Halamahera is the largest of the Maluku islands in Indonesia; the term Halamahera Islands is used to imply Halamahera Island plus the smaller islands around it, particularly the string of islands running parallel to the main island's west coast.
The Halmahera Islands.
The northernmost of these islands is Ternate, a volcanic island that forms the tip of a vast, submerged volcano, Gamalama. Gamalama is a stratovolcano (a cone-shaped volcano made up of layers of ash and lava, the sort of volcano you see in a Hollywood movie), with three cones in a north-south line across the island, with the youngest in the north and the oldest in the south. Gamalama is a very active volcano, with several eruptions a decade; since 1990 it has erupted in June 1991, May 1993, January-October 1994, July-October 2003, August 2007 and May 2008. Almost all eruptions are from the summit cones, though eruptions from fissures on the flanks have been recorded, in 1763, 1770, 1775 and 1962-3.
1788 illustration of an eruption on Gamalama, by George Bernard.
Having been quiet since 2008, on 1 December 2011 a white plume was seen reaching 150 m above Gamalama. The summit was obscured by cloud on the 2nd and 3rd, but when this cleared the plume was still present. The Indonesian Pusat Vulkanologi Dan Mitigasi Bencani Geologi (Centre for Volcanology and Geological Hazard Mitigation) recorded a number of small Earth tremors on the island during this period. On the 5th and 6th a plume of ash was recorded rising 2.4-3.0 km above the island and drifting southeast by the Darwin Volcanic Ash Advisory Centre. This plume has persisted till the time of writing (21 December 2011) reaching as high as 6.1 km, though it has often been obscured by heavy cloud in the area.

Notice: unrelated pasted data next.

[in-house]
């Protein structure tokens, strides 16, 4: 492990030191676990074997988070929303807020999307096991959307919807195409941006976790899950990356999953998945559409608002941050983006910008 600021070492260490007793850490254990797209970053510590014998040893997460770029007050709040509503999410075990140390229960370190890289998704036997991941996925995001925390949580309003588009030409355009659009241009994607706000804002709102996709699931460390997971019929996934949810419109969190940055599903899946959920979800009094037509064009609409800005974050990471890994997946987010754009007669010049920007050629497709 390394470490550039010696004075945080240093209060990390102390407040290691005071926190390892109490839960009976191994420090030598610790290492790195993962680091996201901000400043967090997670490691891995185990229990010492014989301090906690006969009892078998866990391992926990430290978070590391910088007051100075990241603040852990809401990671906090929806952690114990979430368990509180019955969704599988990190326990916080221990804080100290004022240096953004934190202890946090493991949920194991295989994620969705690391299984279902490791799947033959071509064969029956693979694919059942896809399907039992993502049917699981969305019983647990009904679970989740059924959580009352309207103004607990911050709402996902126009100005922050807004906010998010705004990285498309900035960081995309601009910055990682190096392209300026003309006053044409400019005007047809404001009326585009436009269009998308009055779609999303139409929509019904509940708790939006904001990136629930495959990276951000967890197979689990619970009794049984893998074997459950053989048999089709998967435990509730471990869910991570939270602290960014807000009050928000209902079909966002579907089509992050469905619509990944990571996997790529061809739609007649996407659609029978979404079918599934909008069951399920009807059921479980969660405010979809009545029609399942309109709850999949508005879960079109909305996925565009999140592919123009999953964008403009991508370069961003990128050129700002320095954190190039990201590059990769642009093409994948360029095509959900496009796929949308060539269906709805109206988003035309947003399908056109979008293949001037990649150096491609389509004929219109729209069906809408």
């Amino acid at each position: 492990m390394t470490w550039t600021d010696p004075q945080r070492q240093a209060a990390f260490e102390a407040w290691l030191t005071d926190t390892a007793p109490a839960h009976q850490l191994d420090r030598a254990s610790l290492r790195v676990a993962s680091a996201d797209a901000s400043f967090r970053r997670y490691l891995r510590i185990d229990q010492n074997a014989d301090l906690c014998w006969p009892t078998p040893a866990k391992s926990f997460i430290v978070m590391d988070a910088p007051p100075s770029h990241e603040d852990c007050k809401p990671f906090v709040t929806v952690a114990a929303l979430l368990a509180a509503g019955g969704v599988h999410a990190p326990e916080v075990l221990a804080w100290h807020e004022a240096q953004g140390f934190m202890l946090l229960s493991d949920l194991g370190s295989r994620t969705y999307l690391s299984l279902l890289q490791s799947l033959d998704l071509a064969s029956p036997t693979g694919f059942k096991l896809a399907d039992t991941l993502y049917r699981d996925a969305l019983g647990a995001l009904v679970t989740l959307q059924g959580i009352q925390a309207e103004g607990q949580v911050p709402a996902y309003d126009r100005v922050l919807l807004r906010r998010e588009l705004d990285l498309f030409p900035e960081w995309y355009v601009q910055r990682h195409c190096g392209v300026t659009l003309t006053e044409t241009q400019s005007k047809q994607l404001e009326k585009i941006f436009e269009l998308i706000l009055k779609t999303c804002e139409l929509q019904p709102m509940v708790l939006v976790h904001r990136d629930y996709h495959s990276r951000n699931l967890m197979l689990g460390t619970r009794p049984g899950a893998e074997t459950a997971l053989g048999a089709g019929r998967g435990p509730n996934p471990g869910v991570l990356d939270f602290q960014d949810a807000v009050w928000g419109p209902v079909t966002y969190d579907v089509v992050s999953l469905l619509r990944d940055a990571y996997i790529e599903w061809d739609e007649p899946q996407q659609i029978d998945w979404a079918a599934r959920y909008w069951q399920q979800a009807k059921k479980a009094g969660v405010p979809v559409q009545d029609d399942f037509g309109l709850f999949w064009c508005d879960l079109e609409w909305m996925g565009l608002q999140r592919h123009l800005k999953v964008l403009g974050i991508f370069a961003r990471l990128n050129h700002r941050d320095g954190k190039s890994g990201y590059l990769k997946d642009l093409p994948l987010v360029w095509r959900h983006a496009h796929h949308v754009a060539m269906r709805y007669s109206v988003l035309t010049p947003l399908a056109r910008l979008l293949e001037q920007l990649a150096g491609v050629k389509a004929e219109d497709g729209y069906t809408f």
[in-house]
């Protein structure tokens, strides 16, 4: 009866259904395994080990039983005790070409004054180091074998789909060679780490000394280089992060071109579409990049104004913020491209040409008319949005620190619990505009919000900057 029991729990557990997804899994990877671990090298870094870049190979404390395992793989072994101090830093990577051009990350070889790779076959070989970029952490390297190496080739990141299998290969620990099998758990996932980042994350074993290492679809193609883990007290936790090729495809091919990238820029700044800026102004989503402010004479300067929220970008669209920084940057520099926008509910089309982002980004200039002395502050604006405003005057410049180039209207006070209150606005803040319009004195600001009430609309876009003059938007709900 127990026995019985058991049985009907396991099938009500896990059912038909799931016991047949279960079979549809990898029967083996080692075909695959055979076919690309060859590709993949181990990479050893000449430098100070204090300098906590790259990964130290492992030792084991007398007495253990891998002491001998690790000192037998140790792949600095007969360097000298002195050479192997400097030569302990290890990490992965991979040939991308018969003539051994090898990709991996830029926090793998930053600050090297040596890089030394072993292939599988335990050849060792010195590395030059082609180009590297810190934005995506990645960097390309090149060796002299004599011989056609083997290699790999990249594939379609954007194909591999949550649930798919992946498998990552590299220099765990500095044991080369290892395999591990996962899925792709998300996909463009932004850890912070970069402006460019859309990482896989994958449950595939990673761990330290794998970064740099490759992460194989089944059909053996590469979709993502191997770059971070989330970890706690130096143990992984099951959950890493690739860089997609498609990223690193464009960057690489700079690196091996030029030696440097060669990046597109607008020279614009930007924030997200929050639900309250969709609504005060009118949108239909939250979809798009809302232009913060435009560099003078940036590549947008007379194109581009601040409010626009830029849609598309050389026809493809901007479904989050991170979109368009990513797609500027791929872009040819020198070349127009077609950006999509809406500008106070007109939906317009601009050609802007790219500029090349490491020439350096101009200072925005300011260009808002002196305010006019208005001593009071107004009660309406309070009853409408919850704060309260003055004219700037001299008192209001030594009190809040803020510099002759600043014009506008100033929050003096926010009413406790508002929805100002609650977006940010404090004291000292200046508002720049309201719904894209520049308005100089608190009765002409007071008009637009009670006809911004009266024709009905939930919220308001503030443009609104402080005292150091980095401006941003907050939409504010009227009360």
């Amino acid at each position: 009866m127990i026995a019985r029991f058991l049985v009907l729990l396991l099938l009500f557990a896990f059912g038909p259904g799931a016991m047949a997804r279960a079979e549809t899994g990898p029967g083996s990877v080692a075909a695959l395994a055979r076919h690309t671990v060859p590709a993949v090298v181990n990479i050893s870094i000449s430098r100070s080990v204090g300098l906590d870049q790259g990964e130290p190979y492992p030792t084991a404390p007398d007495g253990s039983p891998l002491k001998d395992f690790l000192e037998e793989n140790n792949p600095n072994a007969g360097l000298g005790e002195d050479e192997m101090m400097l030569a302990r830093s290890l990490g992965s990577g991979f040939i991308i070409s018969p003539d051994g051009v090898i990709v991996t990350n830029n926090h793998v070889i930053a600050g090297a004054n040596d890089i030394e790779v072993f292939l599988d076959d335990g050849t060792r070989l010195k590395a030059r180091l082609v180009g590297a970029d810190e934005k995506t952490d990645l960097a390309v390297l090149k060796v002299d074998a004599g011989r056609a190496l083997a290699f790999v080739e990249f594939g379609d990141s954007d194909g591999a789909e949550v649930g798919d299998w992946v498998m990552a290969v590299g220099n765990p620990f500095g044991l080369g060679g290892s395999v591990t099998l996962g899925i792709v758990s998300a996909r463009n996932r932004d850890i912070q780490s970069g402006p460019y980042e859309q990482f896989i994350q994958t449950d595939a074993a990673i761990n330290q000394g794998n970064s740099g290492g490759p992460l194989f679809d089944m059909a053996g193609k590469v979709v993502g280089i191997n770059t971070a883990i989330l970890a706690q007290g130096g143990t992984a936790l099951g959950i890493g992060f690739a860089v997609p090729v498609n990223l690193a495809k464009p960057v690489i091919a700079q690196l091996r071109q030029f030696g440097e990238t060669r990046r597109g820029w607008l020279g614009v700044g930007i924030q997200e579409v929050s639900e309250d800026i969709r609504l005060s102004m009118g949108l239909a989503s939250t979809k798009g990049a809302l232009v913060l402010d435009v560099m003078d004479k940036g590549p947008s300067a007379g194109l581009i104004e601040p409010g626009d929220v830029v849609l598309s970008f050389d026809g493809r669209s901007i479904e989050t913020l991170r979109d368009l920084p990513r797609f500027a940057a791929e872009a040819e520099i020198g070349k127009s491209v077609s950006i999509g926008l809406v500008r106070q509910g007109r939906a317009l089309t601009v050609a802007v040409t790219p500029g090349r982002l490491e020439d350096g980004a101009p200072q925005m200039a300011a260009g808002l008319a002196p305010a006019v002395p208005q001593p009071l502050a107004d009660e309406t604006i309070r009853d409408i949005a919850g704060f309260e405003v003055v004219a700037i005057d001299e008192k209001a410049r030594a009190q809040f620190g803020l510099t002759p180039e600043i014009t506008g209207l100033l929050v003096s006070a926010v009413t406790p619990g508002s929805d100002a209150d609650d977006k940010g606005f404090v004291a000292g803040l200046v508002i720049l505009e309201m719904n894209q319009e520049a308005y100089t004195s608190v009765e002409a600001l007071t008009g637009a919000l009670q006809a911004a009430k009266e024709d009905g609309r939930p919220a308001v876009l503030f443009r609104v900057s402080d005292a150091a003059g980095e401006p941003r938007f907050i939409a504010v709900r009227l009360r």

Over a hundred kilometers to the northeast lies Dukono, on the northwestern limb of Halmahera Island. Dukono has been in more-or-less constant eruption since 1933. It has a complex structure, with multiple overlapping craters and numerous peaks. Explosive eruptions and lava-flows are a regular feature of Dukono. The most recent explosive eruptions took place in August this year, since when a plume of ash has been more-or-less constant over the area, reaching as high as 3 km above the volcano.
An ash cloud over Dukono in 1991.
There are 13 other volcanoes in the Halmahera Islands. Of these Tarakan, Tobaru, Todoku-Ranu, Jailolo, Hiri, Tidore, Mare, Moti, Tigalalu, Amasing and Bibinoi have not erupted in historical times. Ibu last erupted in 2009, Gamkonora in 2007 and Makian in 1988.
The volcanos of the Halmahera Islands.
The Halmahera Islands arc a volcanic arc; formed where one tectonic plate is being subducted beneath another, with the underlying plate being melted by the heat of the Earth's interior, and lighter minerals bubbling up through the overlying plate to form volcanoes. However the Halmahera Islands are unique in that they lie on a double subduction zone. The underlying plate, a northeaster extension of the Molucca Sea Plate, is being overridden form the Philippine Plate from the east and the Eurasian Plate from the west. The Halmahera volcanoes are located where the Philippine Plate is overriding the Molucca Sea Plate; to the west the Sangihe Islands lie where the Molucca Sea Plate is being overridden by the Eurasian Plate.
The disappearing Molucca Sea Plate is giving rise to two island arcs, as it is subducted from two directions.
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